Obituary: Robert Soetens
Friday 05 December 1997
The death of the French violinist Robert Soetens breaks one of the last links with the breathtaking flowering of musical life in Paris in the first half of this century.
Soetens was an early prodigy, playing in public for the first time at the age of seven. His father had been one of the first pupils of the great Belgian violinist Eugene Ysaye and, at the age of 11, Robert followed in his father's footsteps, studying with Ysaye for two years before being admitted to the Paris Conservatoire. Soetens' teachers there included the composer Vincent d'Indy (who swiftly made the young virtuoso the leader of the student orchestra), Camille Chevillard for chamber music, and Lucien Capet, leader of the famous Capet Quartet, for violin.
Paris was then at the forefront of the modern: Soetens saw Nijinsky dance Petrushka, attended the first performance of Stravinsky's The Rite of Spring, played at the age of 16 in the premiere of the First Quartet of Darius Milhaud, a fellow student at the Conservatoire; and he remembered seeing Picassos in the gallery windows at 20 francs and Utrillos at a quarter of that price.
In 1915 Soetens left the Conservatoire to enrol in the army; on his return he was booked as leader-soloist of the orchestra of the summer season at Aix-les-Bains, after which he went to Cannes with the same duties, for a season directed by Andre Messager. It was there that Soetens met the soprano Maud Laury, and they were soon married, though the relationship was short-lived; he never married again.
Soetens next moved to Deauville, again as leader-soloist of a seasonal orchestra, and then to Angers. But he was also now playing regularly in Paris, where through Milhaud he got to know the other members of the group of musicians dubbed "Les Six", particularly Arthur Honegger, Germaine Tailleferre and Francis Poulenc.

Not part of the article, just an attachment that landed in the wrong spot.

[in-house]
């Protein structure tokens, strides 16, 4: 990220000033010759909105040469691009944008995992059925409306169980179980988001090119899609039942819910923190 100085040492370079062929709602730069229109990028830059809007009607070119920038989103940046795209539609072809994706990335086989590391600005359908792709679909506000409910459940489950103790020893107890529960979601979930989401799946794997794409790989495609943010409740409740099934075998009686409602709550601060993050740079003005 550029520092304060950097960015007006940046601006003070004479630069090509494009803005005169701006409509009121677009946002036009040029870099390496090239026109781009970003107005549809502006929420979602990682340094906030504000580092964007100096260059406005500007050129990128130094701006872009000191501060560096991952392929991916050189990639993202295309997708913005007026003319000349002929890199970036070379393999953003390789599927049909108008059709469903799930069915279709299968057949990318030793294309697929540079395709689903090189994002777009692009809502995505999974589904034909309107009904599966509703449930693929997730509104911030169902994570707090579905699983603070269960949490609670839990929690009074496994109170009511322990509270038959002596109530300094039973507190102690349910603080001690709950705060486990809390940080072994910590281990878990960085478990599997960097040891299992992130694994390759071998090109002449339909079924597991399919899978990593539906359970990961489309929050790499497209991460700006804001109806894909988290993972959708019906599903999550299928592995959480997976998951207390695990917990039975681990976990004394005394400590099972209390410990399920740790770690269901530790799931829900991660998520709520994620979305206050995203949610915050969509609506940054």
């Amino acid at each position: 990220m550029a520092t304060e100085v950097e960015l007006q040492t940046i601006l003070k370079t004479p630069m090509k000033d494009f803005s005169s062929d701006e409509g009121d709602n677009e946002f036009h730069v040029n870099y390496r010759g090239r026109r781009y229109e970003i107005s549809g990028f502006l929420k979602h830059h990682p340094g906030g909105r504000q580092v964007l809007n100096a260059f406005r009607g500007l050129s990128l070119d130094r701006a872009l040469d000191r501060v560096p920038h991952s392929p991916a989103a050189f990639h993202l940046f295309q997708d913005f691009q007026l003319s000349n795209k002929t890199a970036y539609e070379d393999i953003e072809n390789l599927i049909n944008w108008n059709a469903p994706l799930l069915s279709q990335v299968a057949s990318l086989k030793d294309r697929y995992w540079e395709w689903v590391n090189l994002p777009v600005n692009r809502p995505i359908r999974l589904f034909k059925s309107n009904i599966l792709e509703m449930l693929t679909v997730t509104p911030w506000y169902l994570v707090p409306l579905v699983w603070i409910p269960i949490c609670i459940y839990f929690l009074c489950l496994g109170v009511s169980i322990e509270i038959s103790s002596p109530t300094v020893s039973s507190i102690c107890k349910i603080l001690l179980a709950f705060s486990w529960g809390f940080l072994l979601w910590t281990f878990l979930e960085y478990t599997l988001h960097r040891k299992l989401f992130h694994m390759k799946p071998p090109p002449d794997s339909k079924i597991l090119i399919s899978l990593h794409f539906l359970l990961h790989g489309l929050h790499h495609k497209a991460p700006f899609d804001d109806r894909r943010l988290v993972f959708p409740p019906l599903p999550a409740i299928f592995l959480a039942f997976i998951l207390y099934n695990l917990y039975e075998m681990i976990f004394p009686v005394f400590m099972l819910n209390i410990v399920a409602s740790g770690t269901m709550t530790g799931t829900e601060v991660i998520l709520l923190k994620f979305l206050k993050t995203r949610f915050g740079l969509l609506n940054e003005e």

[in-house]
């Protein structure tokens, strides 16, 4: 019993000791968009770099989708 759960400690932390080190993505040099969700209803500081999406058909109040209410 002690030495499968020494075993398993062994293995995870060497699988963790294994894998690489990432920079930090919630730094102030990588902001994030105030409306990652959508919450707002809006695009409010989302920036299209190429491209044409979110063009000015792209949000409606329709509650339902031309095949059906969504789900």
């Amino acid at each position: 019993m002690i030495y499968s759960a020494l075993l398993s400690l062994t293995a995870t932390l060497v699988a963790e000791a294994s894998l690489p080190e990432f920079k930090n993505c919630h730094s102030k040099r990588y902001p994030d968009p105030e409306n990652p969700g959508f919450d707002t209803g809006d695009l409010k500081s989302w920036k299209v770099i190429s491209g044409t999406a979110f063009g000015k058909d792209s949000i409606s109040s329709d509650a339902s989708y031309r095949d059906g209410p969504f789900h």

In 1925 Soetens gave the first performance of Ravel's Tzigane (in the version for violin and piano), which brought him close to Ravel, and together they went on a Scandinavian tour. (At one point Ravel was upset when he accidentally skipped a couple of his lines in his own Sonatine; Soetens consoled him by pointing out that the composer was not in the audience.)
Soetens now began to travel abroad, beginning the career of travelling virtuoso that was the stuff of his existence for the next 60 years. He went first to Belgium, where one of the most important friendships of his life was born, when he was booked for a recital in Brussels with Sergei Prokofiev. Their mutual respect was sealed in 1932 when Soetens played, with Samuel Dushkin, in the first performance of Prokofiev's Sonata for Two Violins. Prokofiev was so pleased that he said he wanted to "write something" for Soetens. That "something", to its recipient's astonishment, was the Second Violin Concerto.
Prokofiev gave the first performance with Soetens in Madrid in December 1935. The two of them then undertook a 40-concert tour in Europe and northern Africa - the first time that Prokofiev, as pianist, had ever shared a platform with another soloist. Soetens was true to this friendship as long as he was able: he continued to play "his" concerto until 1972, when he gave the first performance in South Africa, and in 1983, when he was 85, he performed the Sonata for Two Violins in a concert to commemorate the 30th anniversary of Prokofiev's death; it was 51 years since he had played in the premiere.